Statistics show Black women are more likely to be impacted by social determinants of health than their White peers due to structural inequities, which have made it harder for them to stay healthy.
Jeaonna Hodges, lead doula, the Birth Circle of UPMC Magee-Womens Hospital, shares her experience as a doula and her role to advocate for pregnant patients before, during, and after childbirth.
How did you become a doula?
I came to birth work from a very long line of indigenous midwives. My grandmother used to ring a bell and I would know there was a baby being born. I remember being 4 years old, putting my boots on to run down the road to help my grandmother. I really thought I was doing something back then, helping my grandmother deliver babies. As an adult, I came back to doula work following a traumatic birth with my third child and a doctor who didn’t listen. I wasn’t used to seeing birth that way, and I wanted to make sure that this never happens to anyone, and surprisingly enough, and since I’m from a long line of birth workers, here I am today. I’ve seen about 920 births, so this is my passion and I love what I do.
What are the different types of doulas?
There are birth doulas, which is what I am, and prenatal doulas and postpartum doulas as well. Then there are full-spectrum doulas, and those doulas pretty much do it all –birth, postpartum, bereavement, and abortion.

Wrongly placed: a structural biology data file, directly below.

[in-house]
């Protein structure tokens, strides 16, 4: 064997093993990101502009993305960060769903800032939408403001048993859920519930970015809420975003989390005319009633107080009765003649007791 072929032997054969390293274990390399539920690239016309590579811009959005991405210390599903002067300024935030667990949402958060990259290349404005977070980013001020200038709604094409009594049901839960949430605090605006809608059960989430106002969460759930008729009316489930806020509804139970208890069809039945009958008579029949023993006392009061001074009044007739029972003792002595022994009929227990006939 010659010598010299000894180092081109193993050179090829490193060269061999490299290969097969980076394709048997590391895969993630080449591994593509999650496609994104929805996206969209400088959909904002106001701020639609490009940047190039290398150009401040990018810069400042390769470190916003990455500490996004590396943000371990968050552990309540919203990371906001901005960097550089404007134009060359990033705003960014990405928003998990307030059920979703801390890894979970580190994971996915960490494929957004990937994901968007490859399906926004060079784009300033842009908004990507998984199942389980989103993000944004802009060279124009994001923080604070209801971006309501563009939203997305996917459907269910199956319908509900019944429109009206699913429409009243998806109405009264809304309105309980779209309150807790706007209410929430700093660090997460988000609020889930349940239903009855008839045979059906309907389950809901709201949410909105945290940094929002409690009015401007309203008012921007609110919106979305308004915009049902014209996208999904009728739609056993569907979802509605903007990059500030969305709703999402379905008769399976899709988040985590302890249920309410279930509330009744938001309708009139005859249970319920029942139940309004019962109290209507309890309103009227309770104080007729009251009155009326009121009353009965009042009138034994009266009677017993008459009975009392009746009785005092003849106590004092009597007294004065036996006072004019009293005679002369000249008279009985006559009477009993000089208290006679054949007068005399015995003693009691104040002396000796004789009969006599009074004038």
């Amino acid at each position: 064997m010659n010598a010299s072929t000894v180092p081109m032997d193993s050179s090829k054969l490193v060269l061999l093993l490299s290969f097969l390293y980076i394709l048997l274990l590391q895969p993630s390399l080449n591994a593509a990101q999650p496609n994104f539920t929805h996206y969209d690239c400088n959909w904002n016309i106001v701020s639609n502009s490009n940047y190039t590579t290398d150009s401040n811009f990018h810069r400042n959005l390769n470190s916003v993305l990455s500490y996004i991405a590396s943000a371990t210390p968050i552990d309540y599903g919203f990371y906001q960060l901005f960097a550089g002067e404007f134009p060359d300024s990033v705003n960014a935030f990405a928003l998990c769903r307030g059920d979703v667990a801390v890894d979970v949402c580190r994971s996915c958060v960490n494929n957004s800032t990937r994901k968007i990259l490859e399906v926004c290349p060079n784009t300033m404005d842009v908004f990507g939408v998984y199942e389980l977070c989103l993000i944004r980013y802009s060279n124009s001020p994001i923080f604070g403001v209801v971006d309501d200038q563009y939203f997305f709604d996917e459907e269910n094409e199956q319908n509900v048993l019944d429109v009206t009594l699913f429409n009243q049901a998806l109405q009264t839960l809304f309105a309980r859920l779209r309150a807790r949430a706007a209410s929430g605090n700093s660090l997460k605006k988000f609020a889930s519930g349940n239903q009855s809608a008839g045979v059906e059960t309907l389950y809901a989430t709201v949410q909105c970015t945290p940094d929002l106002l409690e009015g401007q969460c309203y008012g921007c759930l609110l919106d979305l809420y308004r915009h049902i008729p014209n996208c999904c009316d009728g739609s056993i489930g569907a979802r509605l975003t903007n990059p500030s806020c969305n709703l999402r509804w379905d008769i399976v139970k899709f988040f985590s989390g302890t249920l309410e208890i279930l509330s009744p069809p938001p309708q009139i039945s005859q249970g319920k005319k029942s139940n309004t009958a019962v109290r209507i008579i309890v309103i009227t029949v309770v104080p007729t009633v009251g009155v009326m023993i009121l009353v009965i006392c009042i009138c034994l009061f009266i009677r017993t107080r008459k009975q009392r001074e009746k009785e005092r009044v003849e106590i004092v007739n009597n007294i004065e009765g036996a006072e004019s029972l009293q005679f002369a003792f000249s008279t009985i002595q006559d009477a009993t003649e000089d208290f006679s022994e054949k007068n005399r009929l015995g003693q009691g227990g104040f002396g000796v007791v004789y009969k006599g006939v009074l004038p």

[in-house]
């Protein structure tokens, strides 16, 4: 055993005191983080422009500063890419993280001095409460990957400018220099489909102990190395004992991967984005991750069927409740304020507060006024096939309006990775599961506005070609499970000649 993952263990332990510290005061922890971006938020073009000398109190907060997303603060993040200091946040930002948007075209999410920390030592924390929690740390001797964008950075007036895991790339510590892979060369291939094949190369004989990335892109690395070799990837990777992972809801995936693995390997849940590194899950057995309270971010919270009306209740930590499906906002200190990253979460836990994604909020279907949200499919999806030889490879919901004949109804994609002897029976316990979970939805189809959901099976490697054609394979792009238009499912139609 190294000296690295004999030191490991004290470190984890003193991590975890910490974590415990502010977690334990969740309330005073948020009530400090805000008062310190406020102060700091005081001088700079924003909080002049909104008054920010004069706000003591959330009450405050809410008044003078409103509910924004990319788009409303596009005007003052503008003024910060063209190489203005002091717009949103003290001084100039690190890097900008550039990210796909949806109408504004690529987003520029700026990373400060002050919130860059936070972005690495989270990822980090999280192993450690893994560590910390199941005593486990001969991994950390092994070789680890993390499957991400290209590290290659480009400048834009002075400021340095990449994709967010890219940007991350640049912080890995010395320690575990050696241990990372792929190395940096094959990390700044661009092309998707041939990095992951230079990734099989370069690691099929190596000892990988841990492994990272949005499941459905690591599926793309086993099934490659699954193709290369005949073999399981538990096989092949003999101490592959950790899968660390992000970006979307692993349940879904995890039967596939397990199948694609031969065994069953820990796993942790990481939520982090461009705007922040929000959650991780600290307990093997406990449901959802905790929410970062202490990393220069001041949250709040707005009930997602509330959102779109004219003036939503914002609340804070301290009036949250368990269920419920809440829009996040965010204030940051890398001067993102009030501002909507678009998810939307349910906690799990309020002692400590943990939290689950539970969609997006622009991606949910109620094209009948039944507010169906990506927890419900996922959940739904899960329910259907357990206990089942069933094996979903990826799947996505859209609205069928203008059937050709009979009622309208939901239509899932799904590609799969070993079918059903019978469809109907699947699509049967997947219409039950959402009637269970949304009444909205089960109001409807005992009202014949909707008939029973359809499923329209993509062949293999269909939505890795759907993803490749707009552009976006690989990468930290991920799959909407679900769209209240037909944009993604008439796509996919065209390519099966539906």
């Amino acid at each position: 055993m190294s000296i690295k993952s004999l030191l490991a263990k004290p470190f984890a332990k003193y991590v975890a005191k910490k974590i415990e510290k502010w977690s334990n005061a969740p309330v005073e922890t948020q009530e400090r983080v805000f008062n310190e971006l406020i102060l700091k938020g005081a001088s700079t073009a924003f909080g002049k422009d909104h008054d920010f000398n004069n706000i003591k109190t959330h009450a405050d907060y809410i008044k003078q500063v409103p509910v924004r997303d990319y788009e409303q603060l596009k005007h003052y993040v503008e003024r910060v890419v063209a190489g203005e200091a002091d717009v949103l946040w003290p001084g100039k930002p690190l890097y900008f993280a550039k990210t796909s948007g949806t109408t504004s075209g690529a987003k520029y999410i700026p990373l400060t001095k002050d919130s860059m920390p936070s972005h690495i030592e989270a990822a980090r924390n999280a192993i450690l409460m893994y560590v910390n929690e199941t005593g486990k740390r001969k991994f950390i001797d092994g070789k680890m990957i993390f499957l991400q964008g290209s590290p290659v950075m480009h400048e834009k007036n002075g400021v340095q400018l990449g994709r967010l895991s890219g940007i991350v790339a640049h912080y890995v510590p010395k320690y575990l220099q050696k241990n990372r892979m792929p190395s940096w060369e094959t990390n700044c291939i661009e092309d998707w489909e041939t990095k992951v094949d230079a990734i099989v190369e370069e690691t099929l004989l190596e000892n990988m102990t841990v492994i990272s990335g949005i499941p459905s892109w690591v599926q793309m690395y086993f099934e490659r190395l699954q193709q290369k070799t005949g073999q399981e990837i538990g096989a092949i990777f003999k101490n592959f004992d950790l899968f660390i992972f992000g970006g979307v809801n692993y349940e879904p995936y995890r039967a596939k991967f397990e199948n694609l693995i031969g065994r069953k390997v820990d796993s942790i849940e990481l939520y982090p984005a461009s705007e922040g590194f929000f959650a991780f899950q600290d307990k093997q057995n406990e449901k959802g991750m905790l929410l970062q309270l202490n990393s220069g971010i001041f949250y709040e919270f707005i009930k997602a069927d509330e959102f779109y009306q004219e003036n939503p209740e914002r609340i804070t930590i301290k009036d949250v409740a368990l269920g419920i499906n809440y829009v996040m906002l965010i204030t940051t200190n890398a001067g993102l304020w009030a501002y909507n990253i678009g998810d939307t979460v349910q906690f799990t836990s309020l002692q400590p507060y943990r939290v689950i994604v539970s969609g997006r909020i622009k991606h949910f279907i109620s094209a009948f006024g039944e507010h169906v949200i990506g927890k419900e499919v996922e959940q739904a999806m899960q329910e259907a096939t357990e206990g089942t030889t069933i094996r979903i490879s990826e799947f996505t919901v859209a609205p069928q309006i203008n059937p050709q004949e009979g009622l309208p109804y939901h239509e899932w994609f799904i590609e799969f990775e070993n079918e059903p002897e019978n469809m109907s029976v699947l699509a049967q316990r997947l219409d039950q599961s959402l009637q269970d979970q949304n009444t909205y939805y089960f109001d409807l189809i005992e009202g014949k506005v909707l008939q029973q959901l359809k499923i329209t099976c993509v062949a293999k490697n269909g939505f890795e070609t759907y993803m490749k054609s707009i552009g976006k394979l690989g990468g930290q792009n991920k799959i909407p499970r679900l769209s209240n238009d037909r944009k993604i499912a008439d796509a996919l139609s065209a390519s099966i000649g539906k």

What would say are the benefits of working with a doula?
When you’re working with a doula, that person is going to teach you all the things you need to know. That person’s going to stand up for you. That person is going to help slow down the room when you feel like things are chaotic. My philosophy is: I’m going to love you through the process, and whatever that looks like for you, you tell me.
What is the difference between a midwife and a doula?
The doulas coach, the midwives catch. Doulas are trained in labor support but they’re not medical; midwives are medical providers.
What is the Birth Circle of UPMC Magee?
We are hospital-based doulas with a community-based doula kind of feel. We advocate for the patients first, and our priority is the patient. We do a lot of education. We have about 34 doulas, and we provide free doula services. The caseload can vary from prenatal to postpartum and our clients have a community doula who they work with the entire time.
How do doulas help improve outcomes in Black maternal health at the Birth Circle of Magee?
For the last few years, we’ve been focusing on Black maternal mental health. It often gets missed in the Black community. You know your baby is healthy, and that’s really all you’re supposed to worry about. So, that’s what’s been the focus. During Black Maternal Health Week in April, we did a “warm walk” in which our doulas presented and participated as they went around to the postpartum units and talked to the Black patients about mental health.
As doulas come in to play a little bit more, people reclaim their joy not only just for Black patients, but patients in general being to reclaim their birth space and their birth. It’s an exciting thing happening at UPMC Magee thanks to our leadership who hear and understand and make the effort to bring innovative ways to help.